Screenshot of the Alternative Fuels Data Center

What are the top 10 resources for reliable and unbiased information about alternative fuels, advanced vehicles, and other petroleum reduction strategies?

1

Alternative Fuels Data Center

The Alternative Fuels Data Center (AFDC) is a comprehensive clearinghouse of data, publications, tools, and information related to alternative fuels, advanced vehicles, idle reduction, fuel economy, and other petroleum reduction strategies. The AFDC Tools page is a one-stop-shop for links to tools, database searches, calculators, and interactive maps available through the AFDC, including the Vehicle Cost Calculator, Alternative Fueling Station Locator, Vehicle Searches, and Laws and Incentives Search.

2

Clean Cities

The national Clean Cities website includes links to relevant news, events, and publications; program and coalition contacts; financial opportunities; and Coordinator Toolbox resources.

3

FuelEconomy.gov

FuelEconomy.gov allows users to search for fuel economy information for light-duty vehicle models through the Find and Compare Cars tool. In addition, the website includes a search tool for cars that don't use gasoline, verified gas mileage tips, and the My MPG fuel economy tracking tool.

4

EIA's Alternative Fuel Vehicle Data

The U.S. Energy Information Administration (EIA) collects, analyzes, and disseminates information about energy production and use in the United States. On an annual basis, EIA updates their Alternative Fuel Vehicle Data, which includes data on the number of alternative fuel vehicles supplied and in use, and the amount of alternative fuel consumed. The website also includes brief highlights on alternative fuel use for the current year. Please note that the data published is generally two-years delayed; 2012 data will be available in the spring of 2014. EIA also publishes data on conventional fuel prices and production, as well as other topics of interest.

5

DOE's Energy Policy Act (EPAct) Information

The following U.S. Department of Energy (DOE) websites provide information about Energy Policy Act (EPAct) regulatory activities:

  • EPAct Transportation Regulatory Activities
    This website provides information on vehicle and fuel use requirements for state government and alternative fuel provider fleets, as well as the EPAct definition of an “alternative fuel.”

  • Sustainable Federal Fleets
    This website provides information about federal fleet requirements under EPAct and other regulations.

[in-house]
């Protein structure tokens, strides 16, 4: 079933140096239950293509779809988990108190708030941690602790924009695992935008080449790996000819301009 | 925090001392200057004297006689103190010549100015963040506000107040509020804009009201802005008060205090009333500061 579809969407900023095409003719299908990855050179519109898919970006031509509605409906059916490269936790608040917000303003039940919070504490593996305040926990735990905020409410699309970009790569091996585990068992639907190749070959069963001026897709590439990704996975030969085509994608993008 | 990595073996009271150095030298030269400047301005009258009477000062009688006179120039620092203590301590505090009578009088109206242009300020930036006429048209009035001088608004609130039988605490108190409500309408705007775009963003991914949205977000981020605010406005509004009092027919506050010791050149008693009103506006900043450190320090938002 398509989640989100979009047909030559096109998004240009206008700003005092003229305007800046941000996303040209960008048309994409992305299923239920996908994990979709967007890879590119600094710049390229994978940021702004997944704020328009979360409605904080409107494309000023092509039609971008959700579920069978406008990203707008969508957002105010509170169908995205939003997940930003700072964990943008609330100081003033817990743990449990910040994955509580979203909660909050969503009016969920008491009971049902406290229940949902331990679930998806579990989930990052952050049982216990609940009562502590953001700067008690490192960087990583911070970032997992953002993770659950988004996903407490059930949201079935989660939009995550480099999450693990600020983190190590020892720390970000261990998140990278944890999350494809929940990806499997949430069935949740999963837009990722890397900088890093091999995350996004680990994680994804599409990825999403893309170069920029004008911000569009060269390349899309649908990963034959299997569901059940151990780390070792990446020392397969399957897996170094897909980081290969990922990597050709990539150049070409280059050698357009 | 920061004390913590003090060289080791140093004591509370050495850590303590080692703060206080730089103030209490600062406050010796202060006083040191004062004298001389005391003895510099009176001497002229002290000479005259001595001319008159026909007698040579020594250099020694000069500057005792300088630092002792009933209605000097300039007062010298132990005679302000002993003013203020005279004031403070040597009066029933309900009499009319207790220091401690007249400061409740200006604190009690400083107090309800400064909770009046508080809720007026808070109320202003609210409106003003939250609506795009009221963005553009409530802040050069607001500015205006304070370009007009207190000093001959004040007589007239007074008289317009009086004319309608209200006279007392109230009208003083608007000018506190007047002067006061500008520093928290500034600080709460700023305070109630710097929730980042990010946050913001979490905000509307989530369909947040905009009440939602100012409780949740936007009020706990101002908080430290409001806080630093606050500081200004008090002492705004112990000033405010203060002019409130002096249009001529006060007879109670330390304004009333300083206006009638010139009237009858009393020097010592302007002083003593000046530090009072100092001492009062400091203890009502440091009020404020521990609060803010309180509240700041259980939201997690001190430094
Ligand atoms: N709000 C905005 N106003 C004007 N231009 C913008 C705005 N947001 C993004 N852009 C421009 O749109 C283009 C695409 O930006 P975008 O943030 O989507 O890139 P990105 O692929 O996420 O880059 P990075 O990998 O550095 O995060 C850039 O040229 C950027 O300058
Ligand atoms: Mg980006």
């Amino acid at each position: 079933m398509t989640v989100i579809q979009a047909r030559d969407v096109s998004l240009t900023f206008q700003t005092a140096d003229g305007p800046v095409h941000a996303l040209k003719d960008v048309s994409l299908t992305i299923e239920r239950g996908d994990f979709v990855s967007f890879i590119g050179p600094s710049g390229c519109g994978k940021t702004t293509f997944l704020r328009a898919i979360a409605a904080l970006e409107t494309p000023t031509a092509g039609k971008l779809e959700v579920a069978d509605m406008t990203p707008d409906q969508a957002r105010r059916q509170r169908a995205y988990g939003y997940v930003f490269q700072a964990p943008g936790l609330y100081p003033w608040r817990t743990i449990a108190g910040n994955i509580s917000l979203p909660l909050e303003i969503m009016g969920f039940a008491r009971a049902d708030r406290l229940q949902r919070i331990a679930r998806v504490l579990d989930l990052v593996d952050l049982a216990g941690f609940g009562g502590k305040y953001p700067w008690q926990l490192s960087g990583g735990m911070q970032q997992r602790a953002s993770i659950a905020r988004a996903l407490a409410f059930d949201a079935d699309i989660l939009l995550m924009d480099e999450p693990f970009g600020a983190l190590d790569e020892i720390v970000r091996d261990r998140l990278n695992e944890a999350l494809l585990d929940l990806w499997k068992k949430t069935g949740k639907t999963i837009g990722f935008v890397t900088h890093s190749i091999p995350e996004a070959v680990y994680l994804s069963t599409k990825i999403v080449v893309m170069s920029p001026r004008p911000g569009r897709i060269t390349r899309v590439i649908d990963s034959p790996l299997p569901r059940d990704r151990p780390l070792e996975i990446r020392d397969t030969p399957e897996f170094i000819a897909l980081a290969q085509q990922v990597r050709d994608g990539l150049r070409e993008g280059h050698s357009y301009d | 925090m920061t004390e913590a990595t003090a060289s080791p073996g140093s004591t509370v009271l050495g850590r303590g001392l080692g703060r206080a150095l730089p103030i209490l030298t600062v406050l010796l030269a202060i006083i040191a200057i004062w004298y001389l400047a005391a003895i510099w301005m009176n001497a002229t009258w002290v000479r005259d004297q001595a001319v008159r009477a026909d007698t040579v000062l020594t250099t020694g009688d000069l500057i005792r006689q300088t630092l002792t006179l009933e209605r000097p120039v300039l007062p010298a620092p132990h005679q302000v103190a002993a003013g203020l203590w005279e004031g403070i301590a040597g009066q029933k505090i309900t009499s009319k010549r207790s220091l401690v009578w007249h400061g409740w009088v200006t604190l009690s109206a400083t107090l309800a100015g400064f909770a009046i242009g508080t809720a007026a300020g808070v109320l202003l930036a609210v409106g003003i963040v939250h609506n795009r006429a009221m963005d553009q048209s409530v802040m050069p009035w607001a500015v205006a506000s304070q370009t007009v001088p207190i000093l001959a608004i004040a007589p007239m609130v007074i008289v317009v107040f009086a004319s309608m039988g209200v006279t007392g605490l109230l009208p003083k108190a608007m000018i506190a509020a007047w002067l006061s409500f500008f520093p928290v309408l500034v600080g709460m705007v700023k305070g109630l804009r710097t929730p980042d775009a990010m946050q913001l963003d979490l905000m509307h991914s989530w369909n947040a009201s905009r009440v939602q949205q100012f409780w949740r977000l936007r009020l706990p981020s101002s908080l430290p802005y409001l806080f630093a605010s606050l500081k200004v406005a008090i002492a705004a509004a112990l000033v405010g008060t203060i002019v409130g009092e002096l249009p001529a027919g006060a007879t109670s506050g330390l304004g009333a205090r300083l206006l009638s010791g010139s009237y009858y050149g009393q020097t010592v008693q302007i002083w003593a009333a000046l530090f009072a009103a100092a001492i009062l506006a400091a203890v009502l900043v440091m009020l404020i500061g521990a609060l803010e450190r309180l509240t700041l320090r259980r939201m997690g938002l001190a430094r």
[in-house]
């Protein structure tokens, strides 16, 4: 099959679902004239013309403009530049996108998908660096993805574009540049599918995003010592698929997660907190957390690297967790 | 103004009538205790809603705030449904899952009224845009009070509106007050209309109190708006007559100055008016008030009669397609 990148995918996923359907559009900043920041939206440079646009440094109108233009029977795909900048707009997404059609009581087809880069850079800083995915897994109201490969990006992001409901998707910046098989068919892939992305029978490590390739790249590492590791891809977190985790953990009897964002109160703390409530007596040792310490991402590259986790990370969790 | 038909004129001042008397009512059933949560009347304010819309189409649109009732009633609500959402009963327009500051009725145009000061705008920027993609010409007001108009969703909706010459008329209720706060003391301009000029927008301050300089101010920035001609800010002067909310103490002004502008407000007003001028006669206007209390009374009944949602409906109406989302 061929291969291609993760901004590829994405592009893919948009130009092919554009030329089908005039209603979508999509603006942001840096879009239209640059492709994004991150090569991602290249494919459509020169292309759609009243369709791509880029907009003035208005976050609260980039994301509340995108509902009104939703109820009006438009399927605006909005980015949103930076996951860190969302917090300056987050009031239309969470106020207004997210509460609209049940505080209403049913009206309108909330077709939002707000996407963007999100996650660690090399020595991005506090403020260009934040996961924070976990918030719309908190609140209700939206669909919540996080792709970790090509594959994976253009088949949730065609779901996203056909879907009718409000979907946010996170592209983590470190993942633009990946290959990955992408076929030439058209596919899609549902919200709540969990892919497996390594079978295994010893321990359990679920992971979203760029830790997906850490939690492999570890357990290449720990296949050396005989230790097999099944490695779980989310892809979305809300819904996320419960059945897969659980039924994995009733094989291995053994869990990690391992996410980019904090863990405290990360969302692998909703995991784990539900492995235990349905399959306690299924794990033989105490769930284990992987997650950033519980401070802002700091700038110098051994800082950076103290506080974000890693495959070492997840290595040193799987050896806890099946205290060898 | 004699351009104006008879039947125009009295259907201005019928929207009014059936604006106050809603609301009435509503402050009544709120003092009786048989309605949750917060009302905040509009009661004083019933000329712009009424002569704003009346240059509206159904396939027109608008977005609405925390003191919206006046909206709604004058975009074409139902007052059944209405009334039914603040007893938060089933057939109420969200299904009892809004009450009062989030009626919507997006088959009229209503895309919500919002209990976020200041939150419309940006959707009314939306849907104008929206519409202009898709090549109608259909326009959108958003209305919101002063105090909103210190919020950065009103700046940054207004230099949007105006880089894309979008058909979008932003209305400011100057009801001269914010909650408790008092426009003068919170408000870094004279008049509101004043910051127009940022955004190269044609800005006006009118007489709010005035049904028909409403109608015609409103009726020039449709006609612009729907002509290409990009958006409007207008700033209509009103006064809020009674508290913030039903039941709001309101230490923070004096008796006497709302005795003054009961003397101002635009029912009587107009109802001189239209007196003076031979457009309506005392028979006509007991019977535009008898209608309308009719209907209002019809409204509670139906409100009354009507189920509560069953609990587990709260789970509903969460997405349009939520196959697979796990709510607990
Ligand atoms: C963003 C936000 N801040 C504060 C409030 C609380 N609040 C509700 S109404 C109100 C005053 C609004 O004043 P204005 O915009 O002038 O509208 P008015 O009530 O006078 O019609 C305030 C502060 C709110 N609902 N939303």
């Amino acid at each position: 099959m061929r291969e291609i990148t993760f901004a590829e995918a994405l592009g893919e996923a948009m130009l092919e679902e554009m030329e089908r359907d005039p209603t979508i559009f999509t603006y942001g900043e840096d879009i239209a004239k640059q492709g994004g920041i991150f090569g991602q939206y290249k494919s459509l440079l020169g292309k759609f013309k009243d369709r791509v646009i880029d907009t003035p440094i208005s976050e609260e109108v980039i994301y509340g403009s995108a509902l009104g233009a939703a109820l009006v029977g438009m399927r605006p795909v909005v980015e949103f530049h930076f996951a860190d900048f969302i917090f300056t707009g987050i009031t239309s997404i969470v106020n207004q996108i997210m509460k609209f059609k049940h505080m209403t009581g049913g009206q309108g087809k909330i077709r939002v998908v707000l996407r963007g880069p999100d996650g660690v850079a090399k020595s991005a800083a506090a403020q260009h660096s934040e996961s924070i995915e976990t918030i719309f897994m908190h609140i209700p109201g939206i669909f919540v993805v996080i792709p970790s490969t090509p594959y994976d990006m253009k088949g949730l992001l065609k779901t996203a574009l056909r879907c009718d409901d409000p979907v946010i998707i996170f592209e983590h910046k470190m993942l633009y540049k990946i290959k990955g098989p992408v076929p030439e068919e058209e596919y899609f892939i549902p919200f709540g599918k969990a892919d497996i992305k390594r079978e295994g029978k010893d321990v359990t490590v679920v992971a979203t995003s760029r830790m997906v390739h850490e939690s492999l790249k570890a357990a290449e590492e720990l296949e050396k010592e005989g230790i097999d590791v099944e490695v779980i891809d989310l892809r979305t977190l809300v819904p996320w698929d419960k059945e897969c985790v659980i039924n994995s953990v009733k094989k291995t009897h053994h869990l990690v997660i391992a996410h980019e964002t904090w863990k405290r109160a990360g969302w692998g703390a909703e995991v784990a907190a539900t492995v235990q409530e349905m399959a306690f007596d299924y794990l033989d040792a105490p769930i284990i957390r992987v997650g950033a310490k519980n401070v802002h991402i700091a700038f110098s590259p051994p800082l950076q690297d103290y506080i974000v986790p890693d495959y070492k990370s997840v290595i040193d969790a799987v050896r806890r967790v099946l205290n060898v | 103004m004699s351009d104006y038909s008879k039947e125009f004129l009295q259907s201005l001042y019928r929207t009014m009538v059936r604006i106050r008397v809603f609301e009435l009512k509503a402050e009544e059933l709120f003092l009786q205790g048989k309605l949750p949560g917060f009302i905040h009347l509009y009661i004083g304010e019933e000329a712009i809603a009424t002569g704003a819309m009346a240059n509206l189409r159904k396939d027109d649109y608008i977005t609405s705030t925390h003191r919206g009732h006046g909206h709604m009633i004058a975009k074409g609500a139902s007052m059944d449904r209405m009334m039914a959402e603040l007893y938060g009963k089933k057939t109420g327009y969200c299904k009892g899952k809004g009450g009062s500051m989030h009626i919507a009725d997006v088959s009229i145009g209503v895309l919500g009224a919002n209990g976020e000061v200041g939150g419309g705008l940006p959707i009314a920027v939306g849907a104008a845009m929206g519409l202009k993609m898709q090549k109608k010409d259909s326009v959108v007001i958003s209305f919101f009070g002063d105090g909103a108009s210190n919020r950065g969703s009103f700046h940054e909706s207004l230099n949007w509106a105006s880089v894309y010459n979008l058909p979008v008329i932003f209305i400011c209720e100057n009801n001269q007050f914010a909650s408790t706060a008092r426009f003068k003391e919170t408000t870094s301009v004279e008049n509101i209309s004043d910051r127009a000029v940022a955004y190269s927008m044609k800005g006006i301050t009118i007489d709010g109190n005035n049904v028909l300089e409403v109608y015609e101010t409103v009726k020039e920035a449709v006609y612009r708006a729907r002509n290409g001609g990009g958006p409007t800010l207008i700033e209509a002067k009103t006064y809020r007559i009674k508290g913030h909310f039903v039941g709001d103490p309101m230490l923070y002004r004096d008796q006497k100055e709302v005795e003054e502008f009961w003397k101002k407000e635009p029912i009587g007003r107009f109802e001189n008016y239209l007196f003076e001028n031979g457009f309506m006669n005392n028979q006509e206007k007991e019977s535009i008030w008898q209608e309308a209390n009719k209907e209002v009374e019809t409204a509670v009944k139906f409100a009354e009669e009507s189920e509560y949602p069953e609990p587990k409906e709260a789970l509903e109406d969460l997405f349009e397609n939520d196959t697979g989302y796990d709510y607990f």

6

DOE National Laboratories

The DOE national labs perform research, implement programs, and publish documents related to alternative fuels and advanced vehicles. A full list of labs and technology centers is available on the DOE website. The labs involved with Clean Cities include Argonne National Laboratory, Idaho National Laboratory, the National Energy Technology Laboratory, and the National Renewable Energy Laboratory.

7

Clean Cities Coalitions

Coalitions around the country are deploying alternative fuels and advanced vehicles, educating their stakeholders and the public, and engaging their communities. The coalition websites and coordinator contact information listed on DOE’s Clean Cities website are great resources for information and case studies.

8

U.S. Environmental Protection Agency

The U.S. Environmental Protection Agency (EPA) administers a number of different programs aimed at reducing vehicle emissions. For example, the EPA website features information on the following:

9

Other Federal Government Agencies

Several other federal government agencies implement programs and regulations related to alternative fuels and advanced vehicles. These agencies include the U.S. Department of Transportation's Federal Highway Administration and National Highway Traffic Safety Administration; U.S. Department of Agriculture; and U.S. Internal Revenue Service. The AFDC Laws and Incentives Search provides information and links for additional information about federal incentives, laws, regulations, and programs by agency.

10

State and Local Government Agencies

State and local government agencies are great resources for information about regulations and programs in your area. The National Association of State Energy Officials maintains a list of state and territory energy office websites and contacts. Likewise, the EPA posts a list of state and territorial environmental agency websites. In addition, many state agency contacts are listed on the AFDC State Laws and Incentives Search.

Industry associations and nonprofit organizations can also provide useful information specific to certain fuel or technology types or issue areas. For example, NAFA Fleet Management Association and ICLEI – Local Governments for Sustainability can be helpful resources.